This three new types of VFS were really a milestone in OFM development.  For example the Xtree VFS is a very important productivity enhancement tool, but regrettably very few OFMs implement it (for example FAR still lack it in v.1.6). From this point of view DN is still No.1 in Dos/Windows world.

Three other innovations are also very important:

As I already mentioned DN introduced many other innovations. Among them:

Viewer has several interesting features:

The built-in editor in DN is pretty decent, but without any macro facilities. IMHO for OFMs unless the editor is programmable and serve as a base of OFM implementation it probably should belong to QE class (QE or Quick Edit is one of the most famous DOS-based editor programmed in assembler -- a lot of power in 32K of code).

From that point of view the syntax highlighting is probably an overkill for the light-weight build-in editor as well as line drawing; an alternative (external) middle-weight or heavyweight editor should be used in complex cases. But that my point is clearly disputable. I am a MultiEdit editor user and judge everything from that point (I also know KEdit quite well). Many users including some of my most bright programming students never managed to learn a complex editor like MultiEdit and stick with simple solutions. For that class of users as well as users of Watcom C/C++ which don't have a DOS IDE and use DN as a programming environment syntax highlighting is a very useful feature indeed.

Another great thing in DN as a programming environment it that it is truly multi window. You can have any number of files open in editor/viewer windows, can call the calculator from anywhere etc. This is really great functionality that none other OFM come even close.

Among useful thing that can be implemented without much trouble in other OFMs built-in editors I would like to mention:

Level of compatibility

Despite a lot of enhancements semantically DN is still compatible with OFM doctrine and earned more than 66% on the part 1 of the OFM1999 standard. Most operations that I tested were implemented semantically correctly although some of them used different (e.i. non-standard) hot keys.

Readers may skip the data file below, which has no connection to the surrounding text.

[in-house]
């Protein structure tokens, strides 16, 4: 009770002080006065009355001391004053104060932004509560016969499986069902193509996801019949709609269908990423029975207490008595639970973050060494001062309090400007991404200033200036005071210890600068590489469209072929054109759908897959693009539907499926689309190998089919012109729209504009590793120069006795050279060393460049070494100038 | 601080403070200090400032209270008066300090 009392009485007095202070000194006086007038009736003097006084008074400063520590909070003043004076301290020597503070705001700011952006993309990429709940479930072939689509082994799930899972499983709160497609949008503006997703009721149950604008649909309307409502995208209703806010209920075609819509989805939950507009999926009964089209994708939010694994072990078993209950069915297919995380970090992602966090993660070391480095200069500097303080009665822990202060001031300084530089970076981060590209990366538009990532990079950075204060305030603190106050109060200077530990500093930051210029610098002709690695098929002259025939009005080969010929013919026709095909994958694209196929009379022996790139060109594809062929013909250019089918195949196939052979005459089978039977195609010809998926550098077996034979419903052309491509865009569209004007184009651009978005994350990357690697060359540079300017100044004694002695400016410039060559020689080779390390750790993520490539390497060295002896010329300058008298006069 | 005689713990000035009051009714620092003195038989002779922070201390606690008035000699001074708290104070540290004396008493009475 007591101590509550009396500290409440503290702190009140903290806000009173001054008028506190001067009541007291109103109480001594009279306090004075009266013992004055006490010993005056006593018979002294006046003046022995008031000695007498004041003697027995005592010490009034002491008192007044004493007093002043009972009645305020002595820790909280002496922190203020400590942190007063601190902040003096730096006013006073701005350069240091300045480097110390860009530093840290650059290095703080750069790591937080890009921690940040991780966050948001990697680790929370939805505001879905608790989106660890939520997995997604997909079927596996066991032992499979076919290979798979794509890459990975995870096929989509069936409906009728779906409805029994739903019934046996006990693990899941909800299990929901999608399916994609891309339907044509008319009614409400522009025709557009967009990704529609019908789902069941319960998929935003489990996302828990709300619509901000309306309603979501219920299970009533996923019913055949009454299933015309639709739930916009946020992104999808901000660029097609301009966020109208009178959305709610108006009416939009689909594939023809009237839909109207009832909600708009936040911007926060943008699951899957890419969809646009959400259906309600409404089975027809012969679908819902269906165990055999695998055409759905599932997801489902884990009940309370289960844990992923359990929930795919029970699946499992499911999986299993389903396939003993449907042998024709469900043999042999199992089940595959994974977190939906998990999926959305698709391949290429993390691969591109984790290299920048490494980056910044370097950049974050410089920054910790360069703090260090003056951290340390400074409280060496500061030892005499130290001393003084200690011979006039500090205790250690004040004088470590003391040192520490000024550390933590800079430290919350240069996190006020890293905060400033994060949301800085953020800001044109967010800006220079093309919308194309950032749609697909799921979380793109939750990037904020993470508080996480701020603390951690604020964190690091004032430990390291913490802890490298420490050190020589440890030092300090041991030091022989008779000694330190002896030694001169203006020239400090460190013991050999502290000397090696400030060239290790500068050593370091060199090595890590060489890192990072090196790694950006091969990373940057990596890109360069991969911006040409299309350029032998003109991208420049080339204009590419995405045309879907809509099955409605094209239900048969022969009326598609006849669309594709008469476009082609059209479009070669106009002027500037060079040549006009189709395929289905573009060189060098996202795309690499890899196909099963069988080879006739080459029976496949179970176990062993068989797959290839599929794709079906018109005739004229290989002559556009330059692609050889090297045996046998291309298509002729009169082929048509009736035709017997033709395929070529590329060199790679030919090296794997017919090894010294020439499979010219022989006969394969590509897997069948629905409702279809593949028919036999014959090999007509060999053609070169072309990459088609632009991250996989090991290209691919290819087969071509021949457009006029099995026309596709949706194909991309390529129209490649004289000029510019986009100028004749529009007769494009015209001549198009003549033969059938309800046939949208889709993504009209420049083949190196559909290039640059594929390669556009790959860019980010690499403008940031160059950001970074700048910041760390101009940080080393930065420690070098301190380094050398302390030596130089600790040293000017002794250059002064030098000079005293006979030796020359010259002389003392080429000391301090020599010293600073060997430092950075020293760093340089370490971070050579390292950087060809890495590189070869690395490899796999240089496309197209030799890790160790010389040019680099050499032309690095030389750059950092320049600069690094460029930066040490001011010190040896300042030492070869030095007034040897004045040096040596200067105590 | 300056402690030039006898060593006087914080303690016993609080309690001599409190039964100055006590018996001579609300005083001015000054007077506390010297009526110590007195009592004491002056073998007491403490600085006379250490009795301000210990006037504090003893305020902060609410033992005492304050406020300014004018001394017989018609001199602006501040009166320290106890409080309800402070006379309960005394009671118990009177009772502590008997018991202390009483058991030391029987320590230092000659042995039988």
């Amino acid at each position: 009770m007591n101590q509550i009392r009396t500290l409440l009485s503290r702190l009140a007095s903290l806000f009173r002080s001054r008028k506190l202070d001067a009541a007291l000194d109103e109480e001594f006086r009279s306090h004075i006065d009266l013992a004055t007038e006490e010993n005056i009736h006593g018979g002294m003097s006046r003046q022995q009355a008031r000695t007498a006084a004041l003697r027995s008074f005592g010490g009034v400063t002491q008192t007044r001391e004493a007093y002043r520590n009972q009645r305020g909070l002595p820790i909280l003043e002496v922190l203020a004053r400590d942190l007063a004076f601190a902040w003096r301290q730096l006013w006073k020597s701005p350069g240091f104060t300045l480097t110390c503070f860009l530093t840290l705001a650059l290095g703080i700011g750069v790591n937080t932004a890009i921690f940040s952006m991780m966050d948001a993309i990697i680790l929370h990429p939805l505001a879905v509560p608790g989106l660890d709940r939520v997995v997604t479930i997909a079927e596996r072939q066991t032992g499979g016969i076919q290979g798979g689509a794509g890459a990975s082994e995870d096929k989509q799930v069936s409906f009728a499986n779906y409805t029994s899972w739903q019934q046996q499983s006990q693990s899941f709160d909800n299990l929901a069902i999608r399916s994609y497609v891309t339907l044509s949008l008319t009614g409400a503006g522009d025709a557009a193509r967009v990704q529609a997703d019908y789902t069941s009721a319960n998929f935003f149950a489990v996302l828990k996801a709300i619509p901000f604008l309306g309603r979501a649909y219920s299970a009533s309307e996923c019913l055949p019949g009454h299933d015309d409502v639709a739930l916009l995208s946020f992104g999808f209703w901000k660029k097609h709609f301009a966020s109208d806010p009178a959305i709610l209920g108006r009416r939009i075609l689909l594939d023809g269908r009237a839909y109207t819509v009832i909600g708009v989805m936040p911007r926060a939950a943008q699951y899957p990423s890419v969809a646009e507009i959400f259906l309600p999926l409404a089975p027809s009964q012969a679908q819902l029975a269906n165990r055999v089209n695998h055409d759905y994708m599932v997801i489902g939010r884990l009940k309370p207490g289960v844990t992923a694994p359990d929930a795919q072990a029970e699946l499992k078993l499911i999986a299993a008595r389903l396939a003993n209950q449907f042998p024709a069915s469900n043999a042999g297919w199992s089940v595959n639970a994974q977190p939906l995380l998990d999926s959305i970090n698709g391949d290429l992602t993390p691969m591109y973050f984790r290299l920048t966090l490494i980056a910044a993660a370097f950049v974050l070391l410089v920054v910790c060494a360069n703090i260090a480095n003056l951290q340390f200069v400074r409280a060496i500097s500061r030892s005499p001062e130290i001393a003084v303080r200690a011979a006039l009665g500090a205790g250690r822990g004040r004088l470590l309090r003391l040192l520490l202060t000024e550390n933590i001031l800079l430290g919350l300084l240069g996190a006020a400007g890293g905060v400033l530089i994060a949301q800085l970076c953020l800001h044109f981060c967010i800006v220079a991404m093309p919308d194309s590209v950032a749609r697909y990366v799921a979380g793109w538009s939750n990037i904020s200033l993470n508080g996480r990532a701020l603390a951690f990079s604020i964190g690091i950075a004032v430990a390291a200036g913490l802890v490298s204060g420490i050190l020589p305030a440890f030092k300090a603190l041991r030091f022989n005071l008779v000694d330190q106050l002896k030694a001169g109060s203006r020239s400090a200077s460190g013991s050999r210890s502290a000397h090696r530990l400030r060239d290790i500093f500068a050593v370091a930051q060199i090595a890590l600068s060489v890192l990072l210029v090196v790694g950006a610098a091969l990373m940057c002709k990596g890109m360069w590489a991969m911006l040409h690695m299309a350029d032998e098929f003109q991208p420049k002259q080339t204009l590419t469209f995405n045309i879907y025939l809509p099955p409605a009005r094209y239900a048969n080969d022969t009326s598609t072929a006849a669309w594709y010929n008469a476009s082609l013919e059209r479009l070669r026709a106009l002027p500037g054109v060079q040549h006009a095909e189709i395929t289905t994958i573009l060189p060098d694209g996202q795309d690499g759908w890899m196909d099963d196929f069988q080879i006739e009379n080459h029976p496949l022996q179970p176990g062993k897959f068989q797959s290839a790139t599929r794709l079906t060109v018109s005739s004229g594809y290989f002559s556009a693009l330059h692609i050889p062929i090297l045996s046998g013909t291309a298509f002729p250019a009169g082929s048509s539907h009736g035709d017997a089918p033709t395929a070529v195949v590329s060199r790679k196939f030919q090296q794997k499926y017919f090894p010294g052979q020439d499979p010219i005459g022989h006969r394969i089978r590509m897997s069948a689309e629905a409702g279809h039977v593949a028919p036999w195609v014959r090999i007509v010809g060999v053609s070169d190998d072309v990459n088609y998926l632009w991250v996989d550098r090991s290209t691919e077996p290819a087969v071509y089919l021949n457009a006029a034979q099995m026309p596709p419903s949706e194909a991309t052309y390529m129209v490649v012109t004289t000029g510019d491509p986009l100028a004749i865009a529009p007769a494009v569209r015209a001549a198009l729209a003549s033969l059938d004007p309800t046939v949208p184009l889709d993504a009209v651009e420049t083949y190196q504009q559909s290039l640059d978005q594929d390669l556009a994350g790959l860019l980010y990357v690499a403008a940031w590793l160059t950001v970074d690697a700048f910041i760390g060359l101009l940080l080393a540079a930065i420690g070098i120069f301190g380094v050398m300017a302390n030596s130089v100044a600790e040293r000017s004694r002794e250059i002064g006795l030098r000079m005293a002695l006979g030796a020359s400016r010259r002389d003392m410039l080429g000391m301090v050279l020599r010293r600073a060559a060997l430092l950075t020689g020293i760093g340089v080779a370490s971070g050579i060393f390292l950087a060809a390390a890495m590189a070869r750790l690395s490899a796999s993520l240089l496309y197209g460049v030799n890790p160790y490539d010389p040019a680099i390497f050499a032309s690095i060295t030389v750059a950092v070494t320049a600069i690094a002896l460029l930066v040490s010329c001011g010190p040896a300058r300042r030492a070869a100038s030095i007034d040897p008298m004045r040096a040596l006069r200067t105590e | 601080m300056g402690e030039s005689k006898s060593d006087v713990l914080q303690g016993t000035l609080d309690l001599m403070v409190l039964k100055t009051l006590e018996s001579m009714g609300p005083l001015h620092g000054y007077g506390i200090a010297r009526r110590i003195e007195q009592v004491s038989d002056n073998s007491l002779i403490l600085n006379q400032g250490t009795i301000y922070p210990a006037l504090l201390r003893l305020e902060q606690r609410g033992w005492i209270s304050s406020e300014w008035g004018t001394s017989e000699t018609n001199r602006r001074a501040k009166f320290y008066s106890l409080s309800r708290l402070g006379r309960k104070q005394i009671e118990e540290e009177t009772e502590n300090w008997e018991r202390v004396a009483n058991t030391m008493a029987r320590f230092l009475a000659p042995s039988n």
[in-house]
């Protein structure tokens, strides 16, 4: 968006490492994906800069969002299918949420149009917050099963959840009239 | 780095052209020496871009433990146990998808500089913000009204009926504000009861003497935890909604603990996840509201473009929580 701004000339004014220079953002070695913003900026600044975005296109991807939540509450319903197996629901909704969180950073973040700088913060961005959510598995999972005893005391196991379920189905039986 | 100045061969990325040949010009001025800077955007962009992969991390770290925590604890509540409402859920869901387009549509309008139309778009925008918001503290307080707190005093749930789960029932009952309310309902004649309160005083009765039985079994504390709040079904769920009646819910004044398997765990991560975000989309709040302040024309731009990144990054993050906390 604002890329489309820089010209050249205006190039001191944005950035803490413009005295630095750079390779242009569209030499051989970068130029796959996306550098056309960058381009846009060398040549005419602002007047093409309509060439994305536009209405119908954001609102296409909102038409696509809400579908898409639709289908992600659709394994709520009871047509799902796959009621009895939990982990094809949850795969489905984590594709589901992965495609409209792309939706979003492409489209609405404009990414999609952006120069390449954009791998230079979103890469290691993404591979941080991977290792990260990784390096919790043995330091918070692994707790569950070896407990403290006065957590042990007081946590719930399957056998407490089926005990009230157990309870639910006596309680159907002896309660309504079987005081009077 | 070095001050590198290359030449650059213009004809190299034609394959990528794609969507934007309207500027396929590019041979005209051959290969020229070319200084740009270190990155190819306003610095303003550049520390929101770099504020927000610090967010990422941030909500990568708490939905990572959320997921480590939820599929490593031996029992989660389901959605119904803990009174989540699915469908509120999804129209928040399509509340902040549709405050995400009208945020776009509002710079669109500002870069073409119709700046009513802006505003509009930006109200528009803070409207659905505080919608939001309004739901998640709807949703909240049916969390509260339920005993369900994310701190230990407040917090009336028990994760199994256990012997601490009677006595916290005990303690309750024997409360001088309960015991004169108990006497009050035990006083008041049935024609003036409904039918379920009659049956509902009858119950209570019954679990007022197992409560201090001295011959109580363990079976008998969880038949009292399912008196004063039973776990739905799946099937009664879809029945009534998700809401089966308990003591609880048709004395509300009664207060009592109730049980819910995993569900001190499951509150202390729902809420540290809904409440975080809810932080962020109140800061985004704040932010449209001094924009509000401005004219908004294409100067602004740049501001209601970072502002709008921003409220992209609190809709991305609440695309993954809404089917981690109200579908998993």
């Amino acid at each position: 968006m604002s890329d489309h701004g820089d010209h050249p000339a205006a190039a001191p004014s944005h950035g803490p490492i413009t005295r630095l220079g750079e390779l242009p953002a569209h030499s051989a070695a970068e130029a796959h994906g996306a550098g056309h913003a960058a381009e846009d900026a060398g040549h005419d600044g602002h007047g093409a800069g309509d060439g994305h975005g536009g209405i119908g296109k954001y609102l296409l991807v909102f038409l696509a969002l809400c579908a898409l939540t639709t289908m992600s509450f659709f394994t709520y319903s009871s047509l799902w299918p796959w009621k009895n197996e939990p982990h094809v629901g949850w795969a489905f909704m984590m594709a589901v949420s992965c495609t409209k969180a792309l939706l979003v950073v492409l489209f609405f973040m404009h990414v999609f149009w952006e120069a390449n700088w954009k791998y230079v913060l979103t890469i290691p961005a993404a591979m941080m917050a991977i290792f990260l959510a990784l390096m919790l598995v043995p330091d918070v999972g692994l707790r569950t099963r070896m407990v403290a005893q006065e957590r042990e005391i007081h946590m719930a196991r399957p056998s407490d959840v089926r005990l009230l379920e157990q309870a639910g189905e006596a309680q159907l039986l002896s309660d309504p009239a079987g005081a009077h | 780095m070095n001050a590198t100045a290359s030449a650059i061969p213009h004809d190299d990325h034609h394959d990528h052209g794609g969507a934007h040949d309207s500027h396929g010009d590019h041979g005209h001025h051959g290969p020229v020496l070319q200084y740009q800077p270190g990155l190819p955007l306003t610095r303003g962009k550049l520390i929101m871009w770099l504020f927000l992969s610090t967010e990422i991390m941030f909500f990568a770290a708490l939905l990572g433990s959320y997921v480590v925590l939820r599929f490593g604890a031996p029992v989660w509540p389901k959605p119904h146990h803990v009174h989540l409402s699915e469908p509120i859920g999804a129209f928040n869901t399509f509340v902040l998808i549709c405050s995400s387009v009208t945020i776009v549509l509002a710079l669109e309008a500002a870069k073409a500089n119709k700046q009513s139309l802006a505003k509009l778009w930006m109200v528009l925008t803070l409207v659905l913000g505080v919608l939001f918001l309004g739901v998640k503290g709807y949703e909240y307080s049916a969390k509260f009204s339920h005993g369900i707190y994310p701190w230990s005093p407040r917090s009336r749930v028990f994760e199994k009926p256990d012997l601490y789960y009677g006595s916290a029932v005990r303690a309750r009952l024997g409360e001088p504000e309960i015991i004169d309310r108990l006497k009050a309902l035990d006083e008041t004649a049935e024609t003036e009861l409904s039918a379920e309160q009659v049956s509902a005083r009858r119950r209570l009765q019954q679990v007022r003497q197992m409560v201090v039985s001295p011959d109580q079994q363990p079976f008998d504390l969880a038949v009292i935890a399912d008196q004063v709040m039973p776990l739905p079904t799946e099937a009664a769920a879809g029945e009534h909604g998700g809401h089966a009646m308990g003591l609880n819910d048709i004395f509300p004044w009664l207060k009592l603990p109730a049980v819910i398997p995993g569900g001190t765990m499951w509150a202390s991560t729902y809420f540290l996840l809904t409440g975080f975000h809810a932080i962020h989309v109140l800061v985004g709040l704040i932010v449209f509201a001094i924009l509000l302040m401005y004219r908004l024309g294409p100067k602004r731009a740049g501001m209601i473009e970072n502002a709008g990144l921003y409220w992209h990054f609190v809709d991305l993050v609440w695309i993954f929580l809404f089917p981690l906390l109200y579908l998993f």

DN does not use WWW style enhancements.

Quick search of the file in the panel is somewhat nonstandard -- instead of classical for OFMs combination Alt-letter  (or Ctrl-Alt- letter for GOFM) DN use click on the Alt or Ctrl. After that DN is switched to the quick search mode and input of letters from the keyboard lead to quick search of the file with a given prefix.

Sometimes (like in case of switching from quick view windows to full windows view) no key was available at all and the operation need to be performed by the mouse. That is a deviation from the OFM doctrine that stress availability of all (or most) operations via hot keys. For other operation hot keys were different, so the major problem is that keyboard remapping is not supported.

The current version of DN supports archive VFS, but does not support DOS 7 long file names and FTP VFS.  No 32 bit version of DN exists yet.  As DN use TurboVision I believe it would not be difficult to convert DN into the GUI-based OFM. At the same time DN in compatible with

Webliography

Prev Contents Next



Etc

Society

Groupthink : Two Party System as Polyarchy : Corruption of Regulators : Bureaucracies : Understanding Micromanagers and Control Freaks : Toxic Managers :   Harvard Mafia : Diplomatic Communication : Surviving a Bad Performance Review : Insufficient Retirement Funds as Immanent Problem of Neoliberal Regime : PseudoScience : Who Rules America : Neoliberalism  : The Iron Law of Oligarchy : Libertarian Philosophy

Quotes

War and Peace : Skeptical Finance : John Kenneth Galbraith :Talleyrand : Oscar Wilde : Otto Von Bismarck : Keynes : George Carlin : Skeptics : Propaganda  : SE quotes : Language Design and Programming Quotes : Random IT-related quotesSomerset Maugham : Marcus Aurelius : Kurt Vonnegut : Eric Hoffer : Winston Churchill : Napoleon Bonaparte : Ambrose BierceBernard Shaw : Mark Twain Quotes

Bulletin: